In a single pass I am able to chill down to lager temps if necessary, but I also usually have to refill the water in my MLT before I get the fermenter filled up.

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Old 04-06-2011, 10:24 PM   #6
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Thanks for the fast replies. I've already ordered a plate chiller, so I'll try it out once or twice before thinking about getting an IC too. I've thought about using the sump pump in the bucket trick--we'll see about that.

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Old 04-06-2011, 10:27 PM   #7
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You can also use an IC as a prechiller by putting it in a bucket with ice water and salt. It would then flow from faucet to IC/prechiller to plate chiller and out. This is what people in warmer climates with higher ground water temps commonly use.

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Old 04-06-2011, 10:44 PM   #8
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Counterflow with ice water. It works quite well.

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Old 04-07-2011, 01:47 AM   #9
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I use my old IC as a pre-chiller for the warmer Houston ground water by putting it in an ice-water-filled small cooler.

My flow: Kettle -> March pump -> Plate Chiller -> Fermenter

Love it - boiling to pitching temp in less than 5 min, using only about 6 gallons of water, which I then use in my clean-up.

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Old 04-07-2011, 04:46 AM   #10
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Quote:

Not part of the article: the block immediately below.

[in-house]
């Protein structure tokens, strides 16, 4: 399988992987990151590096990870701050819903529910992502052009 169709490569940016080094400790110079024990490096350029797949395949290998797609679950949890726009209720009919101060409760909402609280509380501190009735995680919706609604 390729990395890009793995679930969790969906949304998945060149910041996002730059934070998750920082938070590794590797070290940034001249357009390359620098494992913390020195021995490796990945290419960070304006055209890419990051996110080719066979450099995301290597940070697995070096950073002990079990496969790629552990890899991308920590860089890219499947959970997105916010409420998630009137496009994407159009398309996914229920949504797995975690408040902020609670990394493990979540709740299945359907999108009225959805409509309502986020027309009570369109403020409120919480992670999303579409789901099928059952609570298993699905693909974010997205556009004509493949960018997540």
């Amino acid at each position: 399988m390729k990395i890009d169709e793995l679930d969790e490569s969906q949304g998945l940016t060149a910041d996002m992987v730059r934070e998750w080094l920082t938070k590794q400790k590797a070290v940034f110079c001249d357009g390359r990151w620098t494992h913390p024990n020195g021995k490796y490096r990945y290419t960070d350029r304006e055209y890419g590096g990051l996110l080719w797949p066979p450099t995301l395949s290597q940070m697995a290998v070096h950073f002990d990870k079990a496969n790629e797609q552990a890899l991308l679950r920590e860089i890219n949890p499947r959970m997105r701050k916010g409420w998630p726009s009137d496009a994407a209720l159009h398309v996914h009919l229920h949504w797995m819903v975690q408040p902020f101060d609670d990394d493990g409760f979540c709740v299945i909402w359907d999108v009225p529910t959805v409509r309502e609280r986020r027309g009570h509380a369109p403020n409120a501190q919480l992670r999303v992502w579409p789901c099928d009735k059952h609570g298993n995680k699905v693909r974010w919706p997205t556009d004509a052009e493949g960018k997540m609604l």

Originally Posted by weirdboy View Post
Personally I don't think it's about contact time in the chiller so much as flow rates (as previously mentioned) and cooling water temp.

In the summer you can't chill very well because the ground water is a lot warmer. Well, at least here it is.

So what I do is instead of connecting my "water in" line on the plate chiller directly to a hose or whatever, is that I fill up my MLT with ice water and use a submersible pump to push the water through the cooling side. I also dial back the flow rate on the wort side so my wort comes out pretty darn close to the cooling water temp.

In a single pass I am able to chill down to lager temps if necessary, but I also usually have to refill the water in my MLT before I get the fermenter filled up.
What? Slowing the flow rate is the same as increasing the contact time in the chiller.

As the temp differential (between hot wort and chill water) decreases so does the efficiency of the system. Increasing the contact time, aka slowing the flow rate, counteracts said differential efficiency drop.

As to chill water temps well, that is pretty basic. Can't get any colder than the chill water lest you bring some additional physics into play.